7) Have you published any of your work so far? Do you have projects?

I haven’t published any of my work yet, but hopefully by February, the children’s book entitled “Spinning” will be published by Anvil Publishing Inc. I illustrated this wonderful story by Irene Sarmiento about a boy with autism and his family. I’m pretty excited about this because I myself through my professional work as a physical therapist am quite involved in improving the quality of life of kids with autism and helping their families cope with this. So through this book, I hope to help kids and their parents.

I have several projects ongoing. I have a bunch of ambigram and logo design commissions I have yet to finish, and other book illustrations (wink wink) and personal paintings I have yet to complete. I have many T-shirt designs in my mind that is just waiting to materialize – and I have yet to print one of my T-shirt designs. I have a project in mind which involves sculptures, but I already have the conceptual sketches ready. I have comics and a graphic novel brewing with some writers. I guess, the main issue here is TIME, TIME, TIME. Haha.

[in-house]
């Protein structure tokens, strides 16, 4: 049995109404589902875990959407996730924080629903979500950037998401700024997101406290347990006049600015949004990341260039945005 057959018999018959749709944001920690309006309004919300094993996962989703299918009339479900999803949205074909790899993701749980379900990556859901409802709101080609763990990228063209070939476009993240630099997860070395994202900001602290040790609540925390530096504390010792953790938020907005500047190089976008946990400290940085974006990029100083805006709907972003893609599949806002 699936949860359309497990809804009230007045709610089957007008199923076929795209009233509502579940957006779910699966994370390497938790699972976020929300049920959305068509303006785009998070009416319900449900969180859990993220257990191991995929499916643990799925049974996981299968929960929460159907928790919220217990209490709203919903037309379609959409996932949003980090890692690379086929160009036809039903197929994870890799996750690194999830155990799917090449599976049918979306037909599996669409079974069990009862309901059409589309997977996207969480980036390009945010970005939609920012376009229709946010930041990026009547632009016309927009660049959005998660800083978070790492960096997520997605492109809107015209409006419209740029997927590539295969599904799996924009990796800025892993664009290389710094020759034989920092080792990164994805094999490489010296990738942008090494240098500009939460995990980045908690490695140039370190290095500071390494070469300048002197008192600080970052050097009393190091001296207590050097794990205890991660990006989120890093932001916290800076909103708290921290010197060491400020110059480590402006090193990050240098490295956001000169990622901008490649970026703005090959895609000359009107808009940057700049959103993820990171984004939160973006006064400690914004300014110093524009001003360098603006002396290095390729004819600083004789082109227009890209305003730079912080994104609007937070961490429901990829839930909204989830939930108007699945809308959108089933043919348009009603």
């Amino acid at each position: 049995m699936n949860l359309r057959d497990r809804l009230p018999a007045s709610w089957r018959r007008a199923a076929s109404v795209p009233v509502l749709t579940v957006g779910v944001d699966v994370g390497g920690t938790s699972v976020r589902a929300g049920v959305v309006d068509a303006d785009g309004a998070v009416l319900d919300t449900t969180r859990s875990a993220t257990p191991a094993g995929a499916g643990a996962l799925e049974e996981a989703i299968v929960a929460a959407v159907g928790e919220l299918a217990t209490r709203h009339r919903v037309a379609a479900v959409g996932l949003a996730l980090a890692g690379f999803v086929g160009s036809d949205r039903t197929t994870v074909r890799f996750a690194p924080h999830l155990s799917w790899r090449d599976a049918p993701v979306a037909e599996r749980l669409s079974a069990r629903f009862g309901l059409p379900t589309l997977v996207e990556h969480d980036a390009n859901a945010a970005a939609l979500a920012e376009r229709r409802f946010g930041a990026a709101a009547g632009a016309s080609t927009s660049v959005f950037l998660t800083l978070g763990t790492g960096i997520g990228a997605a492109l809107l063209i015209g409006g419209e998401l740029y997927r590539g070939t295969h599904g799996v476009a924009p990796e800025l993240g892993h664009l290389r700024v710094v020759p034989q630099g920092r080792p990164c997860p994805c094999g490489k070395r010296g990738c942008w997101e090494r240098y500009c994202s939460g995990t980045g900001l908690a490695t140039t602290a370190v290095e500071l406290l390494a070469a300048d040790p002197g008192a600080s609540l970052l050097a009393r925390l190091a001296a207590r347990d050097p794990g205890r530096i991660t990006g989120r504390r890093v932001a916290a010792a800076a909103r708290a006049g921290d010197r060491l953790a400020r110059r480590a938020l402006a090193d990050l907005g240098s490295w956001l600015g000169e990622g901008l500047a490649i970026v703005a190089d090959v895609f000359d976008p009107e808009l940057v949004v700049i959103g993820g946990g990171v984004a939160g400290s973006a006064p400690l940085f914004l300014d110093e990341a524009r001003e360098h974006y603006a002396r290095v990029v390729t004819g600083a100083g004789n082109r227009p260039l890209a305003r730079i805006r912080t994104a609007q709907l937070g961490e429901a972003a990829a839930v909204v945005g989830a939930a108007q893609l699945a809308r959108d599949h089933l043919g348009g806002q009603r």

8) What materials do you use?

For my moleskine art, I use a variety of materials. I start with ordinary pencils for the sketches. Then I ink them using ordinary tech pens. I usually use from 0.2 to 0.5 for the graphics, and 0.1 to 0.2 for the texts. After inking it, I use watercolor pencils for the color.

I basically use whatever materials I could get my hands into for my other projects. I do watercolors, oil and digital stuff, so I really have to use a variety of materials for it.

9) How important is the written word in your Moleskine drawings?